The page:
From the beginning of the COVID-19 recession, we’ve expected regions with large food-based primary sectors to weather the economic storm better than those that are highly exposed to international tourism.
This view was borne out by the differences in regional economic activity declines across the country in the June 2020 quarter. Tourism-focused economies such as Queenstown-Lakes and Mackenzie contracted by more than 20% compared to the June 2019 quarter. By contrast, economic activity in primary sector-focused districts such as Wairoa, Tararua, and Carterton declined by less than 5% compared to June 2019.
Primary exports holding up – until now
Apart from the ongoing strength of domestic consumption, food-based primary exports continued to perform, as foreign consumers have increasingly been attracted to New Zealand’s produce, due to its reputation for high quality and food safety standards. Supply disruptions globally also provided New Zealand with an opportunity to step into the breach in some areas. Meat, dairy, and in particular fruit exports have generally remained above 2019 export levels (see Chart 1). During October, seafood exports made a significant recovery, as China implemented import restrictions on a range of products from Australia.
However over the past two months, export values have started to slide downward.
Softer exports to come
There are some dark clouds lurking on New Zealand’s international trade horizon. Our exports are affected by lower levels of restaurant and hospitality activity that are hitting demand for higher-value foodstuffs. The resurgence of COVID-19 in several of New Zealand’s key international markets is also worrying. A return to varying levels of lockdown in these countries is likely to limit demand, even for food-based products.
These softer export trends are likely to show through in reduced incomes for meat and wine producers, for example, as they are forced to settle for lower prices from international consumers with a reduced willingness or ability to pay top dollar.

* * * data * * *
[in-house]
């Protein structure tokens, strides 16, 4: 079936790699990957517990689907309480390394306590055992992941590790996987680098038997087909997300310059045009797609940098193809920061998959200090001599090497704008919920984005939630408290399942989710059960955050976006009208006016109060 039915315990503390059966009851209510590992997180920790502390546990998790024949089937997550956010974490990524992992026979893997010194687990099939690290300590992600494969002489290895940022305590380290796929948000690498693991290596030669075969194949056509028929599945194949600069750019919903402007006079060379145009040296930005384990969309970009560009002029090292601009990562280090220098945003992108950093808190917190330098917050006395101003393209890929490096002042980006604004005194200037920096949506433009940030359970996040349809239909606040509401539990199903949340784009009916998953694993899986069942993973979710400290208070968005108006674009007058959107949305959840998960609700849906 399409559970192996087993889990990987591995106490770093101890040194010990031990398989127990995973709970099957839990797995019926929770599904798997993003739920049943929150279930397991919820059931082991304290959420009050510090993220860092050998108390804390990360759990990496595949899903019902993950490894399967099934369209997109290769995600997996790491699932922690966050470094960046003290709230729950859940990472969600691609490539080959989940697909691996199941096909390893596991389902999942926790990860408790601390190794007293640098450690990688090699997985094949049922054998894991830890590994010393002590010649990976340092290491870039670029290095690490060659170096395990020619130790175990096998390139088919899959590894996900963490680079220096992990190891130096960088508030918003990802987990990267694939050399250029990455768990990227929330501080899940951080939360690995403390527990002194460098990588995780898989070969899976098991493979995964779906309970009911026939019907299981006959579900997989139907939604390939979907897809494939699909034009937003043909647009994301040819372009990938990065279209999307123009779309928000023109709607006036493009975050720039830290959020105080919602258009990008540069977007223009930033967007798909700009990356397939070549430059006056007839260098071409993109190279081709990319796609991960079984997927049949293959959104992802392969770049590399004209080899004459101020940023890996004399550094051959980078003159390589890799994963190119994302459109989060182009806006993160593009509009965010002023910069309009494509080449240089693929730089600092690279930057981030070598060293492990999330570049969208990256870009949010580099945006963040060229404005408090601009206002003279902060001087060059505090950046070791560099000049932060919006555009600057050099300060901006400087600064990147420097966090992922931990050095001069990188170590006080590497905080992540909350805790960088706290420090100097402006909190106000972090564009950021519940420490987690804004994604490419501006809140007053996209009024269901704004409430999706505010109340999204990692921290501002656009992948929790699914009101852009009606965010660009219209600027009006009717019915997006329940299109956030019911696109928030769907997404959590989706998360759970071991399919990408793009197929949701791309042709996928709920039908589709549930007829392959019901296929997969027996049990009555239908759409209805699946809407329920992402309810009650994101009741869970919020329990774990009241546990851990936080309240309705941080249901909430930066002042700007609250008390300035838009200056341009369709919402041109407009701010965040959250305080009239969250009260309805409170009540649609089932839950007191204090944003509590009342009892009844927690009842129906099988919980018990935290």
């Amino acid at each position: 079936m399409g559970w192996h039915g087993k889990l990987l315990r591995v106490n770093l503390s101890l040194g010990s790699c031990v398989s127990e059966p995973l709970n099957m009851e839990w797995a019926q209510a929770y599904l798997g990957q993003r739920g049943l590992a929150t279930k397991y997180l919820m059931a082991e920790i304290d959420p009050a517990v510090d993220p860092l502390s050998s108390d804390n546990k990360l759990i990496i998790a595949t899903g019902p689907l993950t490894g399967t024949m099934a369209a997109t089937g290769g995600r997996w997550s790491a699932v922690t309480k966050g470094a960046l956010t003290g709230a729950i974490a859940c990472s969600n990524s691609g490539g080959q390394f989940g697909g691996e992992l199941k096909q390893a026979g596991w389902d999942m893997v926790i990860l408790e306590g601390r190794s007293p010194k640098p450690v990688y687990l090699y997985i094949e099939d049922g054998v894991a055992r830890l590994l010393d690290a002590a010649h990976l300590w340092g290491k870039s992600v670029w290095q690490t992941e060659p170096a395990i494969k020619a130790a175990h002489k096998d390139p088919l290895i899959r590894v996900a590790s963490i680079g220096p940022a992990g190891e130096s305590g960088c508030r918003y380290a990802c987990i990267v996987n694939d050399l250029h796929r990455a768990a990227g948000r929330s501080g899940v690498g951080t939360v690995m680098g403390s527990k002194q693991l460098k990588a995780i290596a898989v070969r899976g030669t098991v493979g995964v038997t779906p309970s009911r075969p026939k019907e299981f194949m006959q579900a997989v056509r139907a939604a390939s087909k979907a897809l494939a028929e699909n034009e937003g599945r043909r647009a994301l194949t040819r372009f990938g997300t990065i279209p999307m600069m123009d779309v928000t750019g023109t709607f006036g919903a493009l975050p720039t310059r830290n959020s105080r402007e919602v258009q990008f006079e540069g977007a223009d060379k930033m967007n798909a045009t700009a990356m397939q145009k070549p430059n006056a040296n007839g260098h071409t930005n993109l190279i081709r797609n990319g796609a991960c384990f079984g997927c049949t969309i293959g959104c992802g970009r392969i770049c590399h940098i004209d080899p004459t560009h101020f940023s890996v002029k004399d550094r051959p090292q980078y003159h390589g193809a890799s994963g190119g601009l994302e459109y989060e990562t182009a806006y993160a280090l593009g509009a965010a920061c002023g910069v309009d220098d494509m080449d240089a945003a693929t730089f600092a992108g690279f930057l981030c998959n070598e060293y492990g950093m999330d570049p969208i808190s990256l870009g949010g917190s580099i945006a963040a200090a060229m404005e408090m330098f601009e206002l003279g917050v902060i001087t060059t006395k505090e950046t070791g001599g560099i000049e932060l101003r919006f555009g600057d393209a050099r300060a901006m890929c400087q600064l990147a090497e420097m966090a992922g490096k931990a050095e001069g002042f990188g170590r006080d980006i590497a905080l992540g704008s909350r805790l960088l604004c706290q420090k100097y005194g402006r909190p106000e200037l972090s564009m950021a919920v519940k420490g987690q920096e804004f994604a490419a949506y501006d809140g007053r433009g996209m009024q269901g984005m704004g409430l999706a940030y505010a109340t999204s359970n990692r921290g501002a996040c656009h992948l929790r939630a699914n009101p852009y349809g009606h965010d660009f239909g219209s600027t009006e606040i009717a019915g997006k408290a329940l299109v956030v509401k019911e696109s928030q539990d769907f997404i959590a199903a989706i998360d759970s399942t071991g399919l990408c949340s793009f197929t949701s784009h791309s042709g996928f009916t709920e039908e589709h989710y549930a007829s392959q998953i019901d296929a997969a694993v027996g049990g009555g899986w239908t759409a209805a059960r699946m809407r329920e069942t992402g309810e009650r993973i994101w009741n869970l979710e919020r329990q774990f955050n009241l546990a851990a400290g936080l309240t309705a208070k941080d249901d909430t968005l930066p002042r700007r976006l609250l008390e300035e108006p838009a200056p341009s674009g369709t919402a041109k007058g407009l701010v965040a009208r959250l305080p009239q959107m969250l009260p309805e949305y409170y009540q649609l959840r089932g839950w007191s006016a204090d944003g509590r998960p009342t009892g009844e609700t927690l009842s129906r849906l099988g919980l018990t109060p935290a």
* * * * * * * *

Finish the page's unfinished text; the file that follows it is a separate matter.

The same is true for non-food primary and manufactured exports. In the case of wood and forestry products, freight issues earlier in 2020 and then a sluggish rebound in Chinese activity over the first half of the year have kept growth in check. Over time we expect a lack of overseas processing activity will also likely reduce demand for some of our mining outputs.
Finally, our exports remain at risk of disruptions in global markets and supply chains, as international shipping and airfreight traffic is reduced, and routes are rationalised.
According to the latest forecast from the World Trade Organisation (WTO), world merchandise trade volumes are expected to decline by 9.2% in 2020. For the June 2020 quarter, the total value of New Zealand’s international trade declined by 17% compared to the June 2019 quarter, with lockdown hitting overall trade activity.
Government looking to assist trade development
Government has put in place various policy initiatives to promote export-led recovery in New Zealand’s industries. The Trade Recovery Strategy, launched in June 2020, aims to place the country in the best possible position to recover from the effects of COVID-19, attract investment, and take advantage of new export opportunities. Industry Transformation Plans (ITPs) are under development for key sectors including agritech, digital technologies, advanced manufacturing, food and beverage, and forestry and wood processing. Export promotion is likely to be a key element of these ITPs.
Trade opportunities there to find
Just over a week ago, fifteen countries in the Asia-Pacific region, including New Zealand, signed the Regional Comprehensive Economic Partnership (RCEP) agreement. This agreement covers almost one-third of the world’s population, and the fourteen other signatories account for more than half of New Zealand’s exports.
Our initial high-level modelling suggest that the unrealised export opportunities for New Zealand exporters in these fourteen countries could be worth more than $2.8bn, mainly in primary products in which New Zealand already has an established track record of exports.
Over the past few months, the Infometrics team has been working to improve our modelling of regional exports, and the data that we can provide to our clients on the subject. These improvements will allow clients to more effectively map the value chains of export products produced in their regions, from primary production to secondary processing. Our modelling will also provide insights into the export potential that exists for regional products in various export markets. We will be providing clients with more information on these developments in early 2021.
Please get in touch with Alistair Schorn if you would like more information.
Enjoyed this article?
You might like to subscribe to our newsletter and receive the latest news from Infometrics in your inbox. It’s free and we won’t ever spam you.